Trump said he was signing the order on behalf of farmers, ranchers and agricultural workers, who find the rule overly burdensome. “It’s prohibiting them from being allowed to do what they’re supposed to be doing,” he said, adding that the Waters of the U.S. rule applies to “nearly every puddle or every ditch on a farmer’s land, or anyplace else that they decide.” As an example, Trump said, “If you want to build a new home, for example, you have to worry about getting hit with a huge fine if you fill in as much as a puddle — just a puddle — on your lot.”

But that’s not true. The rule, in fact, clarified that the Clean Water Act does not apply to puddles, nor to groundwater, artificial ponds and lakes, artificial dryland irrigation or to many kinds of ditches. Trump’s remarks upon signing the rule, saying that “In one case in a Wyoming, a rancher was fined $37,000 a day by the EPA for digging a small watering hole for his cattle” and that “I’ve been hearing about it for years and years” could not have been as a result of the Waters in the U.S. rule, which, again, had not yet gone into effect.

Still, farmers and ranchers said the rule was unclear about what agricultural-related waters were included. They worried, as Politico reported, that the rule would “give bureaucrats carte blanche to swoop in and penalize landowners every time a cow walks through a ditch.”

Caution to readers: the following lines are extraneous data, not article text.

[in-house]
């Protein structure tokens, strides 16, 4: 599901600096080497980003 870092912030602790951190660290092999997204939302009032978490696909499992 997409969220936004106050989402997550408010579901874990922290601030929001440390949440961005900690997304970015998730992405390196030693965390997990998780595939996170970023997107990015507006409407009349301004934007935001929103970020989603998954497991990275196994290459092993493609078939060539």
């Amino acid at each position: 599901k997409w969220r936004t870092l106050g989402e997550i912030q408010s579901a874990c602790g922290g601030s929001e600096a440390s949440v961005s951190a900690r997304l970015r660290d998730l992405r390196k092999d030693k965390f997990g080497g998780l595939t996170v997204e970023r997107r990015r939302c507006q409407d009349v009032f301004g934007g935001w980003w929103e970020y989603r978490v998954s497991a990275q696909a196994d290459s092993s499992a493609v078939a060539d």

“We wanted to see the rule rescinded. We asked that it be reconsidered,” said Terry Fankhauser, the executive vice president of the Colorado Cattlemen’s Association which contributed funds to a lawsuit filed by a national cattlemen’s association and several commodities groups challenging the Obama administration’s expanded definition of which bodies of water should be protected.

Fankhauser said groups like his worked with the Environmental Protection Agency to try to find answers, but remained unclear about what enforcement might look like. He thought the best answer would be to redefine the terms and reconsider the rule itself before finalizing it.

Environmentalists worry that Trump’s order will hurt Colorado’s water quality and wildlife by narrowing which waterways receive protection from pollution. “The people of the American West want clean, healthy rivers, not a return to the days when rivers in America caught fire and were severely polluted and dead,” Gary Wockner, director of Save The Colorado, said in a statement. The way he sees it, basing water protections on Scalia’s definition could leave the Poudre River, the South Platte River and rivers across the Front Range vulnerable to pollution not just from agriculture, but from coal-fired power plants, refineries and even city wastewater treatment facilities.